cwbtools v0.3.0 ‘Apple Picker’ Released
A new version of cwbtools (v0.3.0) is available via CRAN and I do not want to miss explaining what is new.
First of all, the major new feature is that it is now possible to
download the tarball with a CWB indexed corpora from a server and to
install corpus files to the general corpus storage. The whereabouts of a
corpus can also be stated via a Document Object Identifier (DOI),
i.e. there is a new argument
doi for the
At this stage, resolving the DOI to get the URL of the corpus tarball is implemented for DOIs issued by Zenodo (using the zen4R package, which is a new dependency). Zenodo is an open science repository hosted by CERN. Several corpora prepared in the PolMine Project have been published with Zenodo recently. As a result, it has never been easier and more reliable to install corpora.
For instance, to install the United Nations General Assembly (UNGA) corpus, use this function call:
install.packages("cwbtools") # cwbtools v0.3.0 required corpus_install(doi = "10.5281/zenodo.3831472")
The usability of Zenodo for depositing data is outstanding. As a DOI is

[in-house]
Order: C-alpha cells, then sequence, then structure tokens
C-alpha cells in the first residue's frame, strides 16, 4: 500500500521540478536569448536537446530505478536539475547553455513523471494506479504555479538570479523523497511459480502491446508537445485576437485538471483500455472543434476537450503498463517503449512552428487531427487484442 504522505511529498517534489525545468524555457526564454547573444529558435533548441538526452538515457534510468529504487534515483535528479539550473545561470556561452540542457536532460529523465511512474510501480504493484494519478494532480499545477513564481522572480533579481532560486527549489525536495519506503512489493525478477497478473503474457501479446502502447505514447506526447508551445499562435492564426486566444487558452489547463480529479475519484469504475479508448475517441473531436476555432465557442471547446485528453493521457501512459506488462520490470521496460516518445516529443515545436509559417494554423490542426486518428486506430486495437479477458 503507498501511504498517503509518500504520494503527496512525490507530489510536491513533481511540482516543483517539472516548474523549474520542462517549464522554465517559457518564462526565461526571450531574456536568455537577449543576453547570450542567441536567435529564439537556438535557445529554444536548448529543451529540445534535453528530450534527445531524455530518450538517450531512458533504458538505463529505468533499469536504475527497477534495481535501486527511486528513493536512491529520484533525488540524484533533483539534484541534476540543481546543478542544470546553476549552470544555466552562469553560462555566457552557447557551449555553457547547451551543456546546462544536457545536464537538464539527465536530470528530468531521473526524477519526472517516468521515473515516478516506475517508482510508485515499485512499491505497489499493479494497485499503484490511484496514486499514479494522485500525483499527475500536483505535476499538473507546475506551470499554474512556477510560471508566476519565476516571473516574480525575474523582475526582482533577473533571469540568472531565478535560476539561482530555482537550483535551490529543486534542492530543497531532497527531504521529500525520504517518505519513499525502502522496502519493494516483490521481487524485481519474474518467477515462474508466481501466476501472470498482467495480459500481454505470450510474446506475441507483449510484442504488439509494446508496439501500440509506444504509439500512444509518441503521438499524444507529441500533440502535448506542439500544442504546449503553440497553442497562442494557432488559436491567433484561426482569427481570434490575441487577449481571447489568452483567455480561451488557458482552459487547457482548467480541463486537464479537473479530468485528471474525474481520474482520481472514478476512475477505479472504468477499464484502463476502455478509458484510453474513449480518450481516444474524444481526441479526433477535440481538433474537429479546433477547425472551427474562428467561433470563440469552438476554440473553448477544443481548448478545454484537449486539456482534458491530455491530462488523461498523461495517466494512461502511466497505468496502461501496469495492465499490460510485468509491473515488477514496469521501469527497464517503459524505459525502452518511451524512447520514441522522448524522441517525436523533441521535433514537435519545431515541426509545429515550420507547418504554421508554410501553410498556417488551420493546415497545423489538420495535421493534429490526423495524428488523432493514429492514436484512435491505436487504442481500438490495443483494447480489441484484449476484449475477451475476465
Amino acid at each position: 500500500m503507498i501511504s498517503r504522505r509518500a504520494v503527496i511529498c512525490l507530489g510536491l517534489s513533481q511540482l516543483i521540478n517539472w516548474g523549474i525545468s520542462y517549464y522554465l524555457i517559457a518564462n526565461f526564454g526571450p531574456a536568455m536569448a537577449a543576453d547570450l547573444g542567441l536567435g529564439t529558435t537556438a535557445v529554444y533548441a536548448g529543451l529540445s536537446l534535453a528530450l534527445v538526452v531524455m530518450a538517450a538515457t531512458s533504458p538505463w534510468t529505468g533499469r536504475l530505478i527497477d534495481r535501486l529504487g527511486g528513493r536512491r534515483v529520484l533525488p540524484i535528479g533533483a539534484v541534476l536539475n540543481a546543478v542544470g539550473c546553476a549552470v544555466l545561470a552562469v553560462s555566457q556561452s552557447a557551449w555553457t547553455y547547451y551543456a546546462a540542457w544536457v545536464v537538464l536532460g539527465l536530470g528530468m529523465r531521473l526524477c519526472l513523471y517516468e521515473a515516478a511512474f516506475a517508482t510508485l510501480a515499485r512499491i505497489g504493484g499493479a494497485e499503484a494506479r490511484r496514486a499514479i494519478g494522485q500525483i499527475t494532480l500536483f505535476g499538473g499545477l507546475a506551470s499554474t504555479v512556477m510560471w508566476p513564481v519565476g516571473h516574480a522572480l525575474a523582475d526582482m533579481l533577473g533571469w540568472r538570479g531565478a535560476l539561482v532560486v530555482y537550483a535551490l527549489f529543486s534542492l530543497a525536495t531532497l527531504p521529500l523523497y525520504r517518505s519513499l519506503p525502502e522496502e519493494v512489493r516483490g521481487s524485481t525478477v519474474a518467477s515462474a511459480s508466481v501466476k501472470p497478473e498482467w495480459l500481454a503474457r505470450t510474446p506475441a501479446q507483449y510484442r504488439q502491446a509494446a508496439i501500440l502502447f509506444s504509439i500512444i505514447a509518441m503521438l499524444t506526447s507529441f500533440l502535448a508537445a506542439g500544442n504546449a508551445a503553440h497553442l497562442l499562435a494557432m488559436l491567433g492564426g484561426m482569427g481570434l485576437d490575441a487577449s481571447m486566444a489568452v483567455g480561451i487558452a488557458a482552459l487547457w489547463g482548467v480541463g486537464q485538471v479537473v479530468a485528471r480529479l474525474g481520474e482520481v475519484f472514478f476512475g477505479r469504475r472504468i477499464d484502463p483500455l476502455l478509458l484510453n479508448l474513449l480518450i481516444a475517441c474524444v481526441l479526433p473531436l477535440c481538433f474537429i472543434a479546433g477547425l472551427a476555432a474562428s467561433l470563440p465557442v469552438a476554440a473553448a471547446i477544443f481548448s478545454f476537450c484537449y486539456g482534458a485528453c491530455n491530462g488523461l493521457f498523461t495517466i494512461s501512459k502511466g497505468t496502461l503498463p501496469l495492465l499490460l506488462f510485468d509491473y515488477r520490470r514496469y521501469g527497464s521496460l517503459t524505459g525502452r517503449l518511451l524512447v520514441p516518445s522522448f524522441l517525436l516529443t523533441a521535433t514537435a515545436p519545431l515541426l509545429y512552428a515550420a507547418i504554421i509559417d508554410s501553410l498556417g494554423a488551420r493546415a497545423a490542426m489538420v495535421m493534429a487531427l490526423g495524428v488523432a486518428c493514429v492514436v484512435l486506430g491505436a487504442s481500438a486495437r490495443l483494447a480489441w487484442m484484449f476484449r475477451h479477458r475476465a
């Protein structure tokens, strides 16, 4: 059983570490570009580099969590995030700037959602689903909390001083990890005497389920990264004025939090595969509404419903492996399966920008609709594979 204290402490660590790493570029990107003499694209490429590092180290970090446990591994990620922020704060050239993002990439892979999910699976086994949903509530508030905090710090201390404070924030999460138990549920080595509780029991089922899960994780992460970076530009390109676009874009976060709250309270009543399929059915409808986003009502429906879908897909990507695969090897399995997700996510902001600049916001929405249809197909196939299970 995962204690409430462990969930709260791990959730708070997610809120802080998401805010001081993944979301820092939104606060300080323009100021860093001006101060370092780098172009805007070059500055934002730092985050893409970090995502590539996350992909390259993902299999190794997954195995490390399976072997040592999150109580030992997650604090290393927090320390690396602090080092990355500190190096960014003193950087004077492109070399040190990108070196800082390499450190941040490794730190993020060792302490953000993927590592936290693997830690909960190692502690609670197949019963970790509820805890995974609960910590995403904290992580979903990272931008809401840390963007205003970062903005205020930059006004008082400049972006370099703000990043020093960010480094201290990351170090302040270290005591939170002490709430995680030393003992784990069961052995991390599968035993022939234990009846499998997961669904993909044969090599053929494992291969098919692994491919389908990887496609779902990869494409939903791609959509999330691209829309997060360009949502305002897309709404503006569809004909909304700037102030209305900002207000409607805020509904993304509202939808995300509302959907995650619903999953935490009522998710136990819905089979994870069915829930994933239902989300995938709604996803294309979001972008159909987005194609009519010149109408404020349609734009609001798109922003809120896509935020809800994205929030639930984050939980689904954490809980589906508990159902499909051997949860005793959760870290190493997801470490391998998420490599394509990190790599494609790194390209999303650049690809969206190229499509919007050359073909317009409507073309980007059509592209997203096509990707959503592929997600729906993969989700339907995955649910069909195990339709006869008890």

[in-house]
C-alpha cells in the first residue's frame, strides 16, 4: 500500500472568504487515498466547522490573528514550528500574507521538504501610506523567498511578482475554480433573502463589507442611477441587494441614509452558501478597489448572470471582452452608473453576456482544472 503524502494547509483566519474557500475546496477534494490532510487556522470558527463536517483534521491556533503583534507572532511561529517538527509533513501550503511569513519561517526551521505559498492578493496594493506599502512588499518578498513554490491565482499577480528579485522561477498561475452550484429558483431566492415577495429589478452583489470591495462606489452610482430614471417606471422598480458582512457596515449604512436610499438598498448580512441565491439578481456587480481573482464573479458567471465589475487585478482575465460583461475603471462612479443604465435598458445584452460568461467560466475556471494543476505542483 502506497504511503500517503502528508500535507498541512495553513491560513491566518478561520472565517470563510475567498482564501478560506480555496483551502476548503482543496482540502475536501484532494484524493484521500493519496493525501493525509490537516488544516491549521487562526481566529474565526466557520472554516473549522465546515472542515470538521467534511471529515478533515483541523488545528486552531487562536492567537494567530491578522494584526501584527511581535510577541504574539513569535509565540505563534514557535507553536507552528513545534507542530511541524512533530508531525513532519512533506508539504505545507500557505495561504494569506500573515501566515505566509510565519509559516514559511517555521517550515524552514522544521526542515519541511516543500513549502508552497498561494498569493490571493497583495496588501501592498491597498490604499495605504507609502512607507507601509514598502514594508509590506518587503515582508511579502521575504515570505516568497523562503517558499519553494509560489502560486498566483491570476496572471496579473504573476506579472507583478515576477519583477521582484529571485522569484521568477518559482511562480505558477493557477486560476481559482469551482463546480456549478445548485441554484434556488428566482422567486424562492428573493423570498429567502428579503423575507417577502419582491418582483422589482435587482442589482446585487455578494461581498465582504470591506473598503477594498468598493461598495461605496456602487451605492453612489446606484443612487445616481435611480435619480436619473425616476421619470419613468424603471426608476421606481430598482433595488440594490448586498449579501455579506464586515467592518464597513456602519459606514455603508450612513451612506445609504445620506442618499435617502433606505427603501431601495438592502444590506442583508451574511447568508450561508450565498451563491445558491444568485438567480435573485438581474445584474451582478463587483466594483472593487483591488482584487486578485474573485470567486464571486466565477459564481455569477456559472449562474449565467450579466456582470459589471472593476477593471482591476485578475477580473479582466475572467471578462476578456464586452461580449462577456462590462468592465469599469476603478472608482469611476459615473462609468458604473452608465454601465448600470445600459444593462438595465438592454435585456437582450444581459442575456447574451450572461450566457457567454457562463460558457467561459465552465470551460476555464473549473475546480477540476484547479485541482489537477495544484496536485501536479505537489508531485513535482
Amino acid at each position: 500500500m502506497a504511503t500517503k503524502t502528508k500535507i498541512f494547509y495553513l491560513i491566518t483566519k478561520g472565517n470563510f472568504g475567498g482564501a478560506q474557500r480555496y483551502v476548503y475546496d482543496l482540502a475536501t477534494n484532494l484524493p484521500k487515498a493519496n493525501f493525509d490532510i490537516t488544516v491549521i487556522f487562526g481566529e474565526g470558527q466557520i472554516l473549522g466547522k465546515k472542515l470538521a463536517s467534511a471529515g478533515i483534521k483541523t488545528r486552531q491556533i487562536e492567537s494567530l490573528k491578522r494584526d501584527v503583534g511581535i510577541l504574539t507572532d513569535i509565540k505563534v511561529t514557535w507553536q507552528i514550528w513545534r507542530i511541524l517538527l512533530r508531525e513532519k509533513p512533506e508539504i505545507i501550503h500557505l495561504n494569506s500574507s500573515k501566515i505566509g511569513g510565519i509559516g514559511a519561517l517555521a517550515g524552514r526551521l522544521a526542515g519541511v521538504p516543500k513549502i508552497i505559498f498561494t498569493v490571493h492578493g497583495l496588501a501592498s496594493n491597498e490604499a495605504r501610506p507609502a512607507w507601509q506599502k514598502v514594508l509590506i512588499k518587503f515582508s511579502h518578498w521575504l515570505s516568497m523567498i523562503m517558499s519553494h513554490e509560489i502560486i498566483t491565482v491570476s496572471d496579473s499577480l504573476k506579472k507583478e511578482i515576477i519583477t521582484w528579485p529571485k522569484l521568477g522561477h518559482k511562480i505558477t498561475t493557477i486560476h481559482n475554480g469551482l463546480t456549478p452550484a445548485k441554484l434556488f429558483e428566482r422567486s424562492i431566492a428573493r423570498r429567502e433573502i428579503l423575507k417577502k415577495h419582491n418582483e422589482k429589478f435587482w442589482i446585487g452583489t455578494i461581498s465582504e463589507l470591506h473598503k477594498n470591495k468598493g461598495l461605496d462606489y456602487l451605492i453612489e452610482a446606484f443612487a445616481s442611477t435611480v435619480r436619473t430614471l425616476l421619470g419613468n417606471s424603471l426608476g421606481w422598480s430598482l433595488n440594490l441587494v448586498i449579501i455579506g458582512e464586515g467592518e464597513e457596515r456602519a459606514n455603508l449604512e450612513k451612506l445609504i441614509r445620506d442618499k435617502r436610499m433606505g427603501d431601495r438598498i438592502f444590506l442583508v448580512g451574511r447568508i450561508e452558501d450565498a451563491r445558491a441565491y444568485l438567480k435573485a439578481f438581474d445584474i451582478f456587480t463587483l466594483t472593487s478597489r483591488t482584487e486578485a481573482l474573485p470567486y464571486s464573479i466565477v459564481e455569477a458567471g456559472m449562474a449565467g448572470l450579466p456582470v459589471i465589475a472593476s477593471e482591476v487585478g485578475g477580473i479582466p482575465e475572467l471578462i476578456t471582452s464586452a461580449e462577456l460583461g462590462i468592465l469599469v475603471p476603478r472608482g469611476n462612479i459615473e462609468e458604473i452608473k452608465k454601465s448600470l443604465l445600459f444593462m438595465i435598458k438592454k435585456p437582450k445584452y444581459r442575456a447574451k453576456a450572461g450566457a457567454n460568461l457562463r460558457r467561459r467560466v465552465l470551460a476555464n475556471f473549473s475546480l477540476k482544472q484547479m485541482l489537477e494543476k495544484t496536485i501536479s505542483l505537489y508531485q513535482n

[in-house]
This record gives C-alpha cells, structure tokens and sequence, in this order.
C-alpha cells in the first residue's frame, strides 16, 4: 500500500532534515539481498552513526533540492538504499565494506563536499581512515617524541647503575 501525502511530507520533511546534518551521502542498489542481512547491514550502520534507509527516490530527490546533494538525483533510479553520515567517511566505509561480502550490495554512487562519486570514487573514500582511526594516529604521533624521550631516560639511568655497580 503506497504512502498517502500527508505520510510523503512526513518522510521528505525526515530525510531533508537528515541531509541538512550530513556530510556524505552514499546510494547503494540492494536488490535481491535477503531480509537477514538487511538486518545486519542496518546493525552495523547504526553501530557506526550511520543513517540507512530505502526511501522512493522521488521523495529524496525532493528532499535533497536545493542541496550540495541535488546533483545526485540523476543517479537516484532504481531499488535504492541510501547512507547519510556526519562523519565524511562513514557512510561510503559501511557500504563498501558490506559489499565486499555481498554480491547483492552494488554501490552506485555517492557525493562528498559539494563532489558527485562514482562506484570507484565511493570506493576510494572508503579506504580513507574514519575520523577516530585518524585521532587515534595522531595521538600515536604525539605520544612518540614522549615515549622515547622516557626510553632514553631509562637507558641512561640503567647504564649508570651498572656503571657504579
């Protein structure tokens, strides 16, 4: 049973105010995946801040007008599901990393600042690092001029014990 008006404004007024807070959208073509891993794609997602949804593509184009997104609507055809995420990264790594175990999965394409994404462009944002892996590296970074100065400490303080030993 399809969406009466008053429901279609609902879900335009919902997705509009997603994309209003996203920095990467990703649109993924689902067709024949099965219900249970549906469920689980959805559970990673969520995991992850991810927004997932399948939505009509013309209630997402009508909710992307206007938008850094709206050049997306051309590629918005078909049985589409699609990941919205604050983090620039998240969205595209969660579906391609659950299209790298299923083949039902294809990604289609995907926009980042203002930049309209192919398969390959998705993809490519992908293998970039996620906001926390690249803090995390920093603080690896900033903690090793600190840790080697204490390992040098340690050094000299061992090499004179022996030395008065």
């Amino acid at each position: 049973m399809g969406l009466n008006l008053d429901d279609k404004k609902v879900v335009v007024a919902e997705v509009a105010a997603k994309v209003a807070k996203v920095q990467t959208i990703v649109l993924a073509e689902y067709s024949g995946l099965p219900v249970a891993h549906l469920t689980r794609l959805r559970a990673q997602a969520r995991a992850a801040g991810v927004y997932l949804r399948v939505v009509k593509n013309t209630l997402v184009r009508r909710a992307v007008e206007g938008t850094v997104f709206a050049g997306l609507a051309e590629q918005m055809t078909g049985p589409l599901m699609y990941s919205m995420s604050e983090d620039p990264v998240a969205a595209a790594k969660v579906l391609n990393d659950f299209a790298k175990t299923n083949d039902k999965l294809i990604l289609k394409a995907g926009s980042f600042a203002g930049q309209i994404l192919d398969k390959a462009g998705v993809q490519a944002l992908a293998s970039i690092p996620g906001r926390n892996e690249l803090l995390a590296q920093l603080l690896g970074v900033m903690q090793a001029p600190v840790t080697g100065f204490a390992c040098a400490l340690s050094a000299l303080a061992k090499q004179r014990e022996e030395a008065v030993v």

issued upon uploading data, the service is comfortable and appropriate
for scientific data at the same time. So we think that Zenodo is a very
good option to establish the accessibility of corpora (in line with FAIR
principles). It is perfectly open for anybody who wants to publish data.
cwbtools::corpus_install() will work to download any tarball
with a CWB indexed corpus from Zenodo. Preparing and uploading the
tarballs is not difficult at all.
Concerning usability, user dialogues in the cwbtools package have been reworked thoroughly. We started to use the cli package to create a better command line interface. Beyond a nicer appearance and more informative messages, user dialogues that will guide a user through the installation of a corpus have been rewritten and extended.
There is a new strong support to store corpora in the system corpus
storage. If the respective directory structure is not yet present, the
user will be guided through the process of creating all directories that
are needed. Last but not least, defining the
.Renviron file is supported by a user dialogue, so that corpora
are available across sessions without further ado.
It is quite some work that has gone into the new release of cwbtools. But I am quite confident that the user experience may be much better than before. As always, we will be happy to learn about your experiences and suggestions.
One final remark. Why is this release called “Apple Picker”? cwbtools v0.3.0 is about making downloading and installing corpora as comfortable as possible. I thought that an apple picker was a nice metaphor for that.
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